My grandfathers’ lives had a greater degree of integrity than mine. By integrity I do not mean the suggestion of morality and righteousness frequently invoked by politicians. That brand of integrity also crops up at funerals—and it did at my grandfathers’. I loved them both, and so I am not interested in judging their lives based on an abstraction. The integrity I am speaking of is tangible and twofold.

First, from my vantage point, it appears that several elements of my grandfathers’ lives coalesced into a relatively integrated whole. Each man’s way of living created a tight weave out of the strands of his life. This means, of course, that some things were left out or excluded. But the things their lives included seem to me to have been wound into tight feedback loops. Many of their activities complemented one another. For each of them, the work of growing food generated hunger that that food fed. That and other work also led to fatigue; up until their final years, they slept well at night because they were tired, and because their work required that they be rested. Though my wife and I set food production as a priority, the loops of our lives still sprawl by comparison. We enjoy a higher standard of living, but there is a coarseness and vulgarity to having to trade so much of our time for the ability to purchase the consumables my grandfathers generated themselves or did not need.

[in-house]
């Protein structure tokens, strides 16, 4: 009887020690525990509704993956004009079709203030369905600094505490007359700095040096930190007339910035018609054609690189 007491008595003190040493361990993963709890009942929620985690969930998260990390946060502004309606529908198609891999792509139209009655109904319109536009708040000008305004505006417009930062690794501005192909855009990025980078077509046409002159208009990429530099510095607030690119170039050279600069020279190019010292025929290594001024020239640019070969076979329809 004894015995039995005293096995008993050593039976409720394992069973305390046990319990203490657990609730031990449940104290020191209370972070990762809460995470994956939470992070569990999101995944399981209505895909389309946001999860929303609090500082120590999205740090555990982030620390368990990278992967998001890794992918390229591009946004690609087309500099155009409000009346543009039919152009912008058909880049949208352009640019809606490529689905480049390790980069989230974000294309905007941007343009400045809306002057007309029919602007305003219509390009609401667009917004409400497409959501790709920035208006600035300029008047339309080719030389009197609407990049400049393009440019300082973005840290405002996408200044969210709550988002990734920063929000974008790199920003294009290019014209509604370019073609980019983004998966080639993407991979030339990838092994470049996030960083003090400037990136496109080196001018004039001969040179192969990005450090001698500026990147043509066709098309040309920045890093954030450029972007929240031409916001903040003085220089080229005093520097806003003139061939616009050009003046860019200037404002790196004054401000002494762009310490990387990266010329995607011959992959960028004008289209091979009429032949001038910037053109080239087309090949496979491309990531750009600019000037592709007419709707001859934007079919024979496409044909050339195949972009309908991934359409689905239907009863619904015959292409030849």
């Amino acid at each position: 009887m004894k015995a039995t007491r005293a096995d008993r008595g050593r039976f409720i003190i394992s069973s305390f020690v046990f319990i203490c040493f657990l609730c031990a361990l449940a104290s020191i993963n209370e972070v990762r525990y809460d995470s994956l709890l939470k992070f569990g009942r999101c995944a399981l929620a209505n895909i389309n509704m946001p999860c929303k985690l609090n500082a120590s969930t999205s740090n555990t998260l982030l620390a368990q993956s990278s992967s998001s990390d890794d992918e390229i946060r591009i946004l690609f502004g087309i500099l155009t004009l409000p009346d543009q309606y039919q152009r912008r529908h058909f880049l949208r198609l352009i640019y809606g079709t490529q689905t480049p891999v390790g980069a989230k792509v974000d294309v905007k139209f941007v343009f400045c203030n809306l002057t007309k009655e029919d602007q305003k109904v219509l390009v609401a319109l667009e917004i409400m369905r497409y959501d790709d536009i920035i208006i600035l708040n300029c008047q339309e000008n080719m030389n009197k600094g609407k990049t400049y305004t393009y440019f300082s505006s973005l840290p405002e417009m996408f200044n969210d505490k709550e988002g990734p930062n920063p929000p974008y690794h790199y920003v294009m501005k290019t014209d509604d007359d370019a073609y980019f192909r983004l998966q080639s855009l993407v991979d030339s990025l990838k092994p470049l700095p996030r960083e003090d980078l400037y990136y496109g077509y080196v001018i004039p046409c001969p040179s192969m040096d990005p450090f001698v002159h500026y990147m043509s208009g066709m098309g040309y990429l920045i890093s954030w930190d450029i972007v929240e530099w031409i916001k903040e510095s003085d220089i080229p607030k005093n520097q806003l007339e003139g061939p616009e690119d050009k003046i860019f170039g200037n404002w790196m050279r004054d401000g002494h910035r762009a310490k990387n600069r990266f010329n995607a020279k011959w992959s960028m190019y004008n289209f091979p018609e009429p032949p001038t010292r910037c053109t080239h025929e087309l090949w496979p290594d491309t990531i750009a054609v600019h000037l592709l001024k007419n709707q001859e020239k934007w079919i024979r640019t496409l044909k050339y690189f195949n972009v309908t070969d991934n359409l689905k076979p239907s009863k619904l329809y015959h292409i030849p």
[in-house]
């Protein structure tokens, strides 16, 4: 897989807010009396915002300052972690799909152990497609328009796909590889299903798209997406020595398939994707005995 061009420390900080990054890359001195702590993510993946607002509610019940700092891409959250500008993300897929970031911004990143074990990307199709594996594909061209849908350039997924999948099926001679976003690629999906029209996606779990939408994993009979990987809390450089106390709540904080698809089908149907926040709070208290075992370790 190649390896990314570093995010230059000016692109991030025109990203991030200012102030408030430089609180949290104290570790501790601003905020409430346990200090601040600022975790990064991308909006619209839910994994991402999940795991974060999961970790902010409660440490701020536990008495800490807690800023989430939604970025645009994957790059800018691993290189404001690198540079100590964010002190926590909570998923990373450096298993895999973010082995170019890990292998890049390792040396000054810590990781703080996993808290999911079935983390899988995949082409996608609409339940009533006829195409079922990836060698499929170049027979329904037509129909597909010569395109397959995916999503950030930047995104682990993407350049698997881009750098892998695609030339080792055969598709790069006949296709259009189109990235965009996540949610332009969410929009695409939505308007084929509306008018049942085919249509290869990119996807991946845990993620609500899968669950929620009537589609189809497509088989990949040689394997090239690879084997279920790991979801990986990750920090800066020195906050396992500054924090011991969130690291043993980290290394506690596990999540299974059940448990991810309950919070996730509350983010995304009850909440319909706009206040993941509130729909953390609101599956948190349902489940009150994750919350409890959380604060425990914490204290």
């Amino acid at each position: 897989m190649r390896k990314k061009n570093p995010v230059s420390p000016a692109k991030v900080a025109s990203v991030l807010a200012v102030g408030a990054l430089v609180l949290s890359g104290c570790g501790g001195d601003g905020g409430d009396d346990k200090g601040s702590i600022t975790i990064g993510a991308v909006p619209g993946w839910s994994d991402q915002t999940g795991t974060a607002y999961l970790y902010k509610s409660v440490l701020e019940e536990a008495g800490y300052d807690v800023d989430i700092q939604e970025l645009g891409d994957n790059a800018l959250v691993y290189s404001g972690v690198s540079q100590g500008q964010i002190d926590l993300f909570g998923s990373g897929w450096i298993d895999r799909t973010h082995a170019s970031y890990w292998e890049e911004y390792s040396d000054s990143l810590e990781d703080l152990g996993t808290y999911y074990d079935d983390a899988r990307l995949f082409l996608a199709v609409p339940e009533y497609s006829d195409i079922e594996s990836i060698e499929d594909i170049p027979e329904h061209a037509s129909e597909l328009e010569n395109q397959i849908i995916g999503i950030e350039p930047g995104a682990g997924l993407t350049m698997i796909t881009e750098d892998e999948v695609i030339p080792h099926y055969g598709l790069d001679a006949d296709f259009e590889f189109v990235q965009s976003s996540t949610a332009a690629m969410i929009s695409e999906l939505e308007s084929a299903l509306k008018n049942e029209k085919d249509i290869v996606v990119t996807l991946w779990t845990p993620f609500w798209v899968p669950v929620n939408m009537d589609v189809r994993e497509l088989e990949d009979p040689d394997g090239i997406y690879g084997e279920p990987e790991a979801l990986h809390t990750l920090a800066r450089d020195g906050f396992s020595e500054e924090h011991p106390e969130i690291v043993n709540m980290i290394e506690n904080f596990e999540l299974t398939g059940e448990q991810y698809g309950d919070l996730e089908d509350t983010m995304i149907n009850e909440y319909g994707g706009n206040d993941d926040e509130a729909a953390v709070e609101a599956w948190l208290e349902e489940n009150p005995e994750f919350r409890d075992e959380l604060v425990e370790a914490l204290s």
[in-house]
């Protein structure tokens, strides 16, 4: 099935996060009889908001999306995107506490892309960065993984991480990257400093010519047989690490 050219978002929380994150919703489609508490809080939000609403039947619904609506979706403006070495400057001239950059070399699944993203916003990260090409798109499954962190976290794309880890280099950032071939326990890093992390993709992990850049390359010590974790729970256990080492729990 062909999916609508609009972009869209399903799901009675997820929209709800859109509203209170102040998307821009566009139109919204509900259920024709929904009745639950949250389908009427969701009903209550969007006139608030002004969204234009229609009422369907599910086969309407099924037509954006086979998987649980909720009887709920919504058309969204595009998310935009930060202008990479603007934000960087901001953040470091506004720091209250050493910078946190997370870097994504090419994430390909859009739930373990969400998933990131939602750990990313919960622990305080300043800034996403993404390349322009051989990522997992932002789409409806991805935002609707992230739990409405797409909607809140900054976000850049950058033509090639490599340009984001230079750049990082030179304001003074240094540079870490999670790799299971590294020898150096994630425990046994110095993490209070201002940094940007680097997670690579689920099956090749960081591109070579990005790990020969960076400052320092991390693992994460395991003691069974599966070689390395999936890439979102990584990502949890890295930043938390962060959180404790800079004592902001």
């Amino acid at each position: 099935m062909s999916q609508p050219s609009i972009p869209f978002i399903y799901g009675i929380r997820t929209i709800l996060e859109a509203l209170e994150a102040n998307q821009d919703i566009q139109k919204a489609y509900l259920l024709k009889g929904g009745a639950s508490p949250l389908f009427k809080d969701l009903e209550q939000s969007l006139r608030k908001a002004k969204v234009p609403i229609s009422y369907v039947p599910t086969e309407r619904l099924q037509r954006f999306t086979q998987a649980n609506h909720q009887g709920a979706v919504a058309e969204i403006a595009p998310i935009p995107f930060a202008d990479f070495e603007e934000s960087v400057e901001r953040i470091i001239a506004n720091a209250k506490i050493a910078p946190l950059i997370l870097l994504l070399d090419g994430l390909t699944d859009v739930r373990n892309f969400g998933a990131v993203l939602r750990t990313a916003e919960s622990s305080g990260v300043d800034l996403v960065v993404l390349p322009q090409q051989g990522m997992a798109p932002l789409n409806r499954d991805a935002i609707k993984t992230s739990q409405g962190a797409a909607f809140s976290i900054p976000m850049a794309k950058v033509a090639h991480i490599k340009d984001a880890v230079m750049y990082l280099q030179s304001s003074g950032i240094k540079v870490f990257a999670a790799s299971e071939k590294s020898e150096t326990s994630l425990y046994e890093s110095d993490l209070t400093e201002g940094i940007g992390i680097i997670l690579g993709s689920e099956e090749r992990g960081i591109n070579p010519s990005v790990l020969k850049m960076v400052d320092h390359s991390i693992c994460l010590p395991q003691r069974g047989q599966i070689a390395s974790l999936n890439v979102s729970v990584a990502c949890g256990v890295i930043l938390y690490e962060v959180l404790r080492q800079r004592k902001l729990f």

Second, my grandfathers spent more of their time on the things integral to life: food, shelter, and warmth. One was a farmer. But for me, his life was defined by trees. From his own forests, he felled and milled the lumber for barns and outbuildings as well as for the house in which I grew up. What wholesomeness. The other built several houses, including two of his own, and made furniture. He also fiddled, and in so doing he produced a significant proportion of his own entertainment. What elegance. Both men knew their way around a woodstove and all the sawing, splitting, hauling, and stacking that comes before ignition.

It is my privilege to be able to purchase Pressure Treated dimensional lumber and Oriented Strand Board (OSB) from a Home Improvement store within a dozen miles of a home I am buying from my bank a month at a time. I can flip a switch and heat my home. I am grateful for options my grandfathers didn’t have, but I’m also wary of the complications behind and underneath such convenience. What kind of treatment might I require someday after handling too many WeatherShield™ boards? What blasted West Virginia mountain makes it possible for me to heat my home with an electric heat pump? Those bargains conceal their cost. As models, my grandfathers’ lives give a clearer accounting of the math at the heart of every life. By comparison, mine is a more expensive way of life that, paradoxically, discounts and obscures the transactions that sustain it.